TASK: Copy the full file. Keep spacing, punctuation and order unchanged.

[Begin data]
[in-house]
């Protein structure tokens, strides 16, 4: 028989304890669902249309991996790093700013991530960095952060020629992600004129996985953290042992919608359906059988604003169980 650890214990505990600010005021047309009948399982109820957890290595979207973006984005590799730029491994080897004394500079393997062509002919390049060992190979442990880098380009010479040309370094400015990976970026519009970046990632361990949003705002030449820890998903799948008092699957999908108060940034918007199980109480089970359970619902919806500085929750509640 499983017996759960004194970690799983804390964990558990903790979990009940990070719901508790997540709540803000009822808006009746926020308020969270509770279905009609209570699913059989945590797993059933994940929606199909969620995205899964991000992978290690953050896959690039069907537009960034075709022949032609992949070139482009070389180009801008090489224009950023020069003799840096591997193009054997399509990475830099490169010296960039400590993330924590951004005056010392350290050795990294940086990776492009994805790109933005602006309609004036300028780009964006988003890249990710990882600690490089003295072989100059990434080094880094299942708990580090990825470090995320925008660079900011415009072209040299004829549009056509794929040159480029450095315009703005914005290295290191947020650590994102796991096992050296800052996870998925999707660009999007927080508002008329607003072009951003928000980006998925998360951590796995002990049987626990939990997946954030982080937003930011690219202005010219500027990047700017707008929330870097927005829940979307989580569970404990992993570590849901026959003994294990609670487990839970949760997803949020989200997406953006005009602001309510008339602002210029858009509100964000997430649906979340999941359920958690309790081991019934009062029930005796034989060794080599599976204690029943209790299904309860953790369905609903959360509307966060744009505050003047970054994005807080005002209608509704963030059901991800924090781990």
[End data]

[in-house]
């Protein structure tokens, strides 16, 4: 028989304890669902249309991996790093700013991530960095952060020629992600004129996985953290042992919608359906059988604003169980 650890214990505990600010005021047309009948399982109820957890290595979207973006984005590799730029491994080897004394500079393997062509002919390049060992190979442990880098380009010479040309370094400015990976970026519009970046990632361990949003705002030449820890998903799948008092699957999908108060940034918007199980109480089970359970619902919806500085929750509640 499983017996759960004194970690799983804390964990558990903790979990009940990070719901508790997540709540803000009822808006009746926020308020969270509770279905009609209570699913059989945590797993059933994940929606199909969620995205899964991000992978290690953050896959690039069907537009960034075709022949032609992949070139482009070389180009801008090489224009950023020069003799840096591997193009054997399509990475830099490169010296960039400590993330924590951004005056010392350290050795990294940086990776492009994805790109933005602006309609004036300028780009964006988003890249990710990882600690490089003295072989100059990434080094880094299942708990580090990825470090995320925008660079900011415009072209040299004829549009056509794929040159480029450095315009703005914005290295290191947020650590994102796991096992050296800052996870998925999707660009999007927080508002008329607003072009951003928000980006998925998360951590796995002990049987626990939990997946954030982080937003930011690219202005010219500027990047700017707008929330870097927005829940979307989580569970404990992993570590849901026959003994294990609670487990839970949760997803949020989200997406953006005009602001309510008339602002210029858009509100964000997430649906979340999941359920958690309790081991019934009062029930005796034989060794080599599976204690029943209790299904309860953790369905609903959360509307966060744009505050003047970054994005807080005002209608509704963030059901991800924090781990």